MIAMI (Reuters) - Republican Rick Scott won Florida’s closely fought governor’s race on Wednesday after Democrat Alex Sink conceded in a bruising fight that flooded the airwaves with attack advertisements.
With more than 99 percent of precincts reporting, official results showed Scott with just over a 1 percentage point lead for the governorship in one of the United States’ key electoral swing states.
“There is no path to victory for us,” Sink told reporters at her campaign headquarters in Tampa.
Vote counting continued early Wednesday as preliminary official results showed Scott holding a narrow lead. He claimed victory earlier Wednesday but Sink told her supporters the race was too close to call.
Scott, a 57-year-old former hospital executive, will replace current Governor Charlie Crist, a former Republican turned independent who made an unsuccessful bid for a Senate seat up for grabs in Tuesday’s mid-term elections.
With more than 5 million ballots counted, the difference between Scott and Sink stood at 68,277 votes.
“After such a close election, he will need to work very hard to bring our state together,” Sink said of Scott.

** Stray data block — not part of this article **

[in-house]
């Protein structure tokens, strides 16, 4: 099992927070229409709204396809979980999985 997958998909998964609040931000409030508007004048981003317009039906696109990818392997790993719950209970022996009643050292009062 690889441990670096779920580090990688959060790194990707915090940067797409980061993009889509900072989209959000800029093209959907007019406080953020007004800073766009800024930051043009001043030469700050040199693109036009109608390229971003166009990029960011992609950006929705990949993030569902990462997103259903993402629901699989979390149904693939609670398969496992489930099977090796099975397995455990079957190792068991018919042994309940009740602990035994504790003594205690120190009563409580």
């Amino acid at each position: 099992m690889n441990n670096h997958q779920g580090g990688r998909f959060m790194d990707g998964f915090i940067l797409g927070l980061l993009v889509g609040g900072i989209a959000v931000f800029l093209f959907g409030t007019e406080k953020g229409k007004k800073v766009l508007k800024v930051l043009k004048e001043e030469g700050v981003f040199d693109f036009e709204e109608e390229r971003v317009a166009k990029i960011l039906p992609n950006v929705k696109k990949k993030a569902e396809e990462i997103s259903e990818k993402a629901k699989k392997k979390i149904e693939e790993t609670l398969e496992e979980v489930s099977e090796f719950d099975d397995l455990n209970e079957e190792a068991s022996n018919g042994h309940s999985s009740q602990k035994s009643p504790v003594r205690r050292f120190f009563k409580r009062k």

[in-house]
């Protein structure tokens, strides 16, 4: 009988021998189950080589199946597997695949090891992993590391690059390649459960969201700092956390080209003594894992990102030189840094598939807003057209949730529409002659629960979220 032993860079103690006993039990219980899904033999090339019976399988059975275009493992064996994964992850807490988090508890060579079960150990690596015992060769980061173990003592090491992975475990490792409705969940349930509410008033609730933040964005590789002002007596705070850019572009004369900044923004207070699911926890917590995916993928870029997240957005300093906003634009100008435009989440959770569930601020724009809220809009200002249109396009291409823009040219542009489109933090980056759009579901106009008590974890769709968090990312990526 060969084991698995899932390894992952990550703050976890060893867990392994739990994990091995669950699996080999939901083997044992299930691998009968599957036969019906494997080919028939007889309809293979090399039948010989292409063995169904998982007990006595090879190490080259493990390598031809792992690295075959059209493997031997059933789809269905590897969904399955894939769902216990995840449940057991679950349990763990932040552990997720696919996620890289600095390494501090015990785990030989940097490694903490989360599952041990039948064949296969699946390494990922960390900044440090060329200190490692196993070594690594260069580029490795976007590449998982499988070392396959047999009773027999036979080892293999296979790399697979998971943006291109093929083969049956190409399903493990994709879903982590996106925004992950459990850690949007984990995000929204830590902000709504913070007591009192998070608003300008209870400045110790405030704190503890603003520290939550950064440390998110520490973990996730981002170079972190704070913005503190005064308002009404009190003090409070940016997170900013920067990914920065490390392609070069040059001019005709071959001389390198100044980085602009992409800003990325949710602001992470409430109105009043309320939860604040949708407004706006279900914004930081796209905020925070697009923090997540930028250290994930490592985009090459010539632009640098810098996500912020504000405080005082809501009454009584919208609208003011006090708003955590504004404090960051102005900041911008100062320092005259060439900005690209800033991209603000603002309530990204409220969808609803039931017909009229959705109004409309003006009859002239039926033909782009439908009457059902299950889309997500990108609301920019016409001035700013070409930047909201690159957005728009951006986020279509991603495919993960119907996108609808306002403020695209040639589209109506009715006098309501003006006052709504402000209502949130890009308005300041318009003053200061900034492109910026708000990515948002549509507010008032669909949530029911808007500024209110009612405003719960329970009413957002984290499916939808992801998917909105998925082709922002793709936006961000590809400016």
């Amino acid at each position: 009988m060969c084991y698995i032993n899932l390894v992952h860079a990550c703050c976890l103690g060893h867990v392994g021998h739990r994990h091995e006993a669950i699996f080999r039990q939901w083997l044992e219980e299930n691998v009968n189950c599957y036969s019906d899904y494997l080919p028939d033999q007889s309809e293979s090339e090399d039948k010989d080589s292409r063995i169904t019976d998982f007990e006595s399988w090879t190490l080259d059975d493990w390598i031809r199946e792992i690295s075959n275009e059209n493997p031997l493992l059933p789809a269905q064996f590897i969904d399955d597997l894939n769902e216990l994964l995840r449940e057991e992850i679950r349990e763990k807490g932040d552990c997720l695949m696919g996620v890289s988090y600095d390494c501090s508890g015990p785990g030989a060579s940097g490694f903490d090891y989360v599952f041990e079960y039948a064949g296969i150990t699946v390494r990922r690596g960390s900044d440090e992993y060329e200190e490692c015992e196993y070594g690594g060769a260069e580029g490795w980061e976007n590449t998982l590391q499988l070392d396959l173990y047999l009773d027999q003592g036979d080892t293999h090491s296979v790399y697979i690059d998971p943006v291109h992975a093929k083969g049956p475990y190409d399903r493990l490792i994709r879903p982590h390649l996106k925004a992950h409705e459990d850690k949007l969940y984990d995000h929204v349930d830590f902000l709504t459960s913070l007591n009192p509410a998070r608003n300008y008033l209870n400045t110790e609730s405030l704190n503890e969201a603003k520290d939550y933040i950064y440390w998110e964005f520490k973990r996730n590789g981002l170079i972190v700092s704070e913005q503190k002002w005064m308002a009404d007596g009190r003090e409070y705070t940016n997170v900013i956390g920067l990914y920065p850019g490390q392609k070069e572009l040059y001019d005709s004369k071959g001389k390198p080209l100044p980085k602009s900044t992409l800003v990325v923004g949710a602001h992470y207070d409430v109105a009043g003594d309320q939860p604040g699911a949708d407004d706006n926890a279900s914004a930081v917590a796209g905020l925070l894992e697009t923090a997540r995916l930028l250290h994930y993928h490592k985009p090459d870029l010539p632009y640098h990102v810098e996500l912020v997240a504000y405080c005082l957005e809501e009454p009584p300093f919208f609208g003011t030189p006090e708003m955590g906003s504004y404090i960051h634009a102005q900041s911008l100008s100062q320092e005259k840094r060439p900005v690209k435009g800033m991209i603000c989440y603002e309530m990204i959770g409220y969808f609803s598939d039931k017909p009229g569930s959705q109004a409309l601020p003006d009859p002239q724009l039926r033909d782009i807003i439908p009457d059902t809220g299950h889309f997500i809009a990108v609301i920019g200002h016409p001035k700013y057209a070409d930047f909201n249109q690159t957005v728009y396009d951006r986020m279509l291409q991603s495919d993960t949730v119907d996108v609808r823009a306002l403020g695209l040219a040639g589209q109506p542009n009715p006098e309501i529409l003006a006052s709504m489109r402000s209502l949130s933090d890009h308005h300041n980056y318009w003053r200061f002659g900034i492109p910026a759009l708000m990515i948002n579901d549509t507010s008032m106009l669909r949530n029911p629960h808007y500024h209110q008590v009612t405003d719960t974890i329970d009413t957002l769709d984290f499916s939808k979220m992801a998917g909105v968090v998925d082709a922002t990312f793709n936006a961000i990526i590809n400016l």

Scott poured more than $72 million of the fortune he amassed when he led the Columbia/HCA hospital chain into his bid for governor. He sought to paint Sink as a liberal close to President Barack Obama who also oversaw large losses in Florida’s pension fund.
Sink tried to keep the spotlight on Scott’s leadership of Columbia/HCA, which paid $1.7 billion in fines to settle the largest Medicare fraud case in U.S. history in the late 1990s.
Medicare is the federal health insurance program for the elderly and disabled.
Scott was never charged in the Medicare case and contends he did not know about the fraud during his stewardship of Columbia/HCA as chief executive. He resigned from the company in 1997 and has been a critic of healthcare reform under Obama.
Scott’s personal spending on his first run for office made it the most expensive gubernatorial race in Florida’s history, state election authorities said.
Scott has been short on specifics about his plans for bringing down Florida’s unemployment rate, which ranks fourth highest in the country at 11.9 percent. He has also said little about possible ways of rescuing the recession-hit state from the mortgage foreclosure crisis.
Additional reporting by Kevin Gray, Editing by Tim Dobbyn